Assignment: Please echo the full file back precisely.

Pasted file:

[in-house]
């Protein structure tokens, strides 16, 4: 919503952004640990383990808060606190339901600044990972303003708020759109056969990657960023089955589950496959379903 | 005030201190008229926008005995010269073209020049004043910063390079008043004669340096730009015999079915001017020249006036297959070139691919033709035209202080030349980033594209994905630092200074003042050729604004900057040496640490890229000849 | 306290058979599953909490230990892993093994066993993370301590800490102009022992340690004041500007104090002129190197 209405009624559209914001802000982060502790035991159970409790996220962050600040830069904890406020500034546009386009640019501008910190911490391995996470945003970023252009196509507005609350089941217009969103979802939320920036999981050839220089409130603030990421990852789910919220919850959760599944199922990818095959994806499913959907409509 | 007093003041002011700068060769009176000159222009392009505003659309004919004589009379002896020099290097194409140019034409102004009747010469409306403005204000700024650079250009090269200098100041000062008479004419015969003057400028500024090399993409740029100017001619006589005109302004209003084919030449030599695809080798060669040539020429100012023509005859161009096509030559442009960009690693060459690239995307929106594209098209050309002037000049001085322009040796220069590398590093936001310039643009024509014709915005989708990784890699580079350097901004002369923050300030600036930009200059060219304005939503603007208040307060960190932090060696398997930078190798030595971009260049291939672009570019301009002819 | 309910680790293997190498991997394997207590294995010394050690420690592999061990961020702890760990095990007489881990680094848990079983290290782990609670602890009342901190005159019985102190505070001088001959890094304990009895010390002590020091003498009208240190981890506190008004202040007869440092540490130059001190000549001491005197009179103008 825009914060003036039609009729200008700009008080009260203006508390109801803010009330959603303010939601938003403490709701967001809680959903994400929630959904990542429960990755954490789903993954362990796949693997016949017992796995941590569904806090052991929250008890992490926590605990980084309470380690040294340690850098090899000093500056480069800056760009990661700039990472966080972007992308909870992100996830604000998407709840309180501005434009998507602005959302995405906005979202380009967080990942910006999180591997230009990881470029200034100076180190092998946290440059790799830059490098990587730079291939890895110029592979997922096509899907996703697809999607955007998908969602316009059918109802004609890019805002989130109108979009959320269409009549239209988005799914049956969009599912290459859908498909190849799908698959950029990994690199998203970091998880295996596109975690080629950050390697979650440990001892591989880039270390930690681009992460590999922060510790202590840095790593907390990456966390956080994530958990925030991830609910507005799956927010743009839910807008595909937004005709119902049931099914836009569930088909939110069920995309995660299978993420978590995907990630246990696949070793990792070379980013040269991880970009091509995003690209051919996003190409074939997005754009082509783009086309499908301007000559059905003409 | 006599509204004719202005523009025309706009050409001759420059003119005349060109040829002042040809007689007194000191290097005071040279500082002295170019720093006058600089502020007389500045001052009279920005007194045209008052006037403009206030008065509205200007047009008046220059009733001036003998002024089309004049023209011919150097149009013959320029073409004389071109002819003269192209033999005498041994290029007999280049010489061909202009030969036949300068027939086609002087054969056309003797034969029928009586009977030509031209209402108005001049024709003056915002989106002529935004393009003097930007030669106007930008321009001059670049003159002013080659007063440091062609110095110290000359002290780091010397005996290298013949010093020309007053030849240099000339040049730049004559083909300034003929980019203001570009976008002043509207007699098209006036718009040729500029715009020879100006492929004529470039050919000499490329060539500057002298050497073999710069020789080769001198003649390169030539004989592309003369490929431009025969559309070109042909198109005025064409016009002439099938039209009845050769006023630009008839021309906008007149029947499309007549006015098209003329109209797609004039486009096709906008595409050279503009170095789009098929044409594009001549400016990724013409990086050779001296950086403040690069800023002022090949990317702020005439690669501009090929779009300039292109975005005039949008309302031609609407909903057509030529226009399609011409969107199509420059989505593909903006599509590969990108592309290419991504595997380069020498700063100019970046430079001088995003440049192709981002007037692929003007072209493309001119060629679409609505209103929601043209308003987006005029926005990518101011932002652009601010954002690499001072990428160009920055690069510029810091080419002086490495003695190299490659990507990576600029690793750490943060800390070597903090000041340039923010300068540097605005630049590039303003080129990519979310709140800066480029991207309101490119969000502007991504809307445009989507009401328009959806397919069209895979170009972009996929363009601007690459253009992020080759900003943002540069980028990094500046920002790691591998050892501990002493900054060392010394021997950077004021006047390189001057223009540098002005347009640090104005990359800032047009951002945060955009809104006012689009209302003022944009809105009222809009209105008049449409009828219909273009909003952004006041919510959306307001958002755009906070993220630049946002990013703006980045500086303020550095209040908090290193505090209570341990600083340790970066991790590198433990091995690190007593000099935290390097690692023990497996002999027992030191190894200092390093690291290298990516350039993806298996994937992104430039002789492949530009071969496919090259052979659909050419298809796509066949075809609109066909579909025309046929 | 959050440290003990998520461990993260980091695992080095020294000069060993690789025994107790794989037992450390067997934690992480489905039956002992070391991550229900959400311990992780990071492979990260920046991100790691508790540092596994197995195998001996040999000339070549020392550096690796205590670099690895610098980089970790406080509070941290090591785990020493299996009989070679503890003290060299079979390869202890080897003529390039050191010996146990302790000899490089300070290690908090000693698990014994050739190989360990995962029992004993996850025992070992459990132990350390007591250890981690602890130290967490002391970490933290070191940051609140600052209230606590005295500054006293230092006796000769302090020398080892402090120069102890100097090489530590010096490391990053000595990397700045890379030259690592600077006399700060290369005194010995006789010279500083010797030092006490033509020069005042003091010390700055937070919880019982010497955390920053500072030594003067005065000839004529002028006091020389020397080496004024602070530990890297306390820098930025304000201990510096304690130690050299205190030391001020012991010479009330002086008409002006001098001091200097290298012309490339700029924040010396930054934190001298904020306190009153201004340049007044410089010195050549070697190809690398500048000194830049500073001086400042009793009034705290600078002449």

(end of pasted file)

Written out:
[in-house]
């Protein structure tokens, strides 16, 4: 919503952004640990383990808060606190339901600044990972303003708020759109056969990657960023089955589950496959379903 | 005030201190008229926008005995010269073209020049004043910063390079008043004669340096730009015999079915001017020249006036297959070139691919033709035209202080030349980033594209994905630092200074003042050729604004900057040496640490890229000849 | 306290058979599953909490230990892993093994066993993370301590800490102009022992340690004041500007104090002129190197 209405009624559209914001802000982060502790035991159970409790996220962050600040830069904890406020500034546009386009640019501008910190911490391995996470945003970023252009196509507005609350089941217009969103979802939320920036999981050839220089409130603030990421990852789910919220919850959760599944199922990818095959994806499913959907409509 | 007093003041002011700068060769009176000159222009392009505003659309004919004589009379002896020099290097194409140019034409102004009747010469409306403005204000700024650079250009090269200098100041000062008479004419015969003057400028500024090399993409740029100017001619006589005109302004209003084919030449030599695809080798060669040539020429100012023509005859161009096509030559442009960009690693060459690239995307929106594209098209050309002037000049001085322009040796220069590398590093936001310039643009024509014709915005989708990784890699580079350097901004002369923050300030600036930009200059060219304005939503603007208040307060960190932090060696398997930078190798030595971009260049291939672009570019301009002819 | 309910680790293997190498991997394997207590294995010394050690420690592999061990961020702890760990095990007489881990680094848990079983290290782990609670602890009342901190005159019985102190505070001088001959890094304990009895010390002590020091003498009208240190981890506190008004202040007869440092540490130059001190000549001491005197009179103008 825009914060003036039609009729200008700009008080009260203006508390109801803010009330959603303010939601938003403490709701967001809680959903994400929630959904990542429960990755954490789903993954362990796949693997016949017992796995941590569904806090052991929250008890992490926590605990980084309470380690040294340690850098090899000093500056480069800056760009990661700039990472966080972007992308909870992100996830604000998407709840309180501005434009998507602005959302995405906005979202380009967080990942910006999180591997230009990881470029200034100076180190092998946290440059790799830059490098990587730079291939890895110029592979997922096509899907996703697809999607955007998908969602316009059918109802004609890019805002989130109108979009959320269409009549239209988005799914049956969009599912290459859908498909190849799908698959950029990994690199998203970091998880295996596109975690080629950050390697979650440990001892591989880039270390930690681009992460590999922060510790202590840095790593907390990456966390956080994530958990925030991830609910507005799956927010743009839910807008595909937004005709119902049931099914836009569930088909939110069920995309995660299978993420978590995907990630246990696949070793990792070379980013040269991880970009091509995003690209051919996003190409074939997005754009082509783009086309499908301007000559059905003409 | 006599509204004719202005523009025309706009050409001759420059003119005349060109040829002042040809007689007194000191290097005071040279500082002295170019720093006058600089502020007389500045001052009279920005007194045209008052006037403009206030008065509205200007047009008046220059009733001036003998002024089309004049023209011919150097149009013959320029073409004389071109002819003269192209033999005498041994290029007999280049010489061909202009030969036949300068027939086609002087054969056309003797034969029928009586009977030509031209209402108005001049024709003056915002989106002529935004393009003097930007030669106007930008321009001059670049003159002013080659007063440091062609110095110290000359002290780091010397005996290298013949010093020309007053030849240099000339040049730049004559083909300034003929980019203001570009976008002043509207007699098209006036718009040729500029715009020879100006492929004529470039050919000499490329060539500057002298050497073999710069020789080769001198003649390169030539004989592309003369490929431009025969559309070109042909198109005025064409016009002439099938039209009845050769006023630009008839021309906008007149029947499309007549006015098209003329109209797609004039486009096709906008595409050279503009170095789009098929044409594009001549400016990724013409990086050779001296950086403040690069800023002022090949990317702020005439690669501009090929779009300039292109975005005039949008309302031609609407909903057509030529226009399609011409969107199509420059989505593909903006599509590969990108592309290419991504595997380069020498700063100019970046430079001088995003440049192709981002007037692929003007072209493309001119060629679409609505209103929601043209308003987006005029926005990518101011932002652009601010954002690499001072990428160009920055690069510029810091080419002086490495003695190299490659990507990576600029690793750490943060800390070597903090000041340039923010300068540097605005630049590039303003080129990519979310709140800066480029991207309101490119969000502007991504809307445009989507009401328009959806397919069209895979170009972009996929363009601007690459253009992020080759900003943002540069980028990094500046920002790691591998050892501990002493900054060392010394021997950077004021006047390189001057223009540098002005347009640090104005990359800032047009951002945060955009809104006012689009209302003022944009809105009222809009209105008049449409009828219909273009909003952004006041919510959306307001958002755009906070993220630049946002990013703006980045500086303020550095209040908090290193505090209570341990600083340790970066991790590198433990091995690190007593000099935290390097690692023990497996002999027992030191190894200092390093690291290298990516350039993806298996994937992104430039002789492949530009071969496919090259052979659909050419298809796509066949075809609109066909579909025309046929 | 959050440290003990998520461990993260980091695992080095020294000069060993690789025994107790794989037992450390067997934690992480489905039956002992070391991550229900959400311990992780990071492979990260920046991100790691508790540092596994197995195998001996040999000339070549020392550096690796205590670099690895610098980089970790406080509070941290090591785990020493299996009989070679503890003290060299079979390869202890080897003529390039050191010996146990302790000899490089300070290690908090000693698990014994050739190989360990995962029992004993996850025992070992459990132990350390007591250890981690602890130290967490002391970490933290070191940051609140600052209230606590005295500054006293230092006796000769302090020398080892402090120069102890100097090489530590010096490391990053000595990397700045890379030259690592600077006399700060290369005194010995006789010279500083010797030092006490033509020069005042003091010390700055937070919880019982010497955390920053500072030594003067005065000839004529002028006091020389020397080496004024602070530990890297306390820098930025304000201990510096304690130690050299205190030391001020012991010479009330002086008409002006001098001091200097290298012309490339700029924040010396930054934190001298904020306190009153201004340049007044410089010195050549070697190809690398500048000194830049500073001086400042009793009034705290600078002449």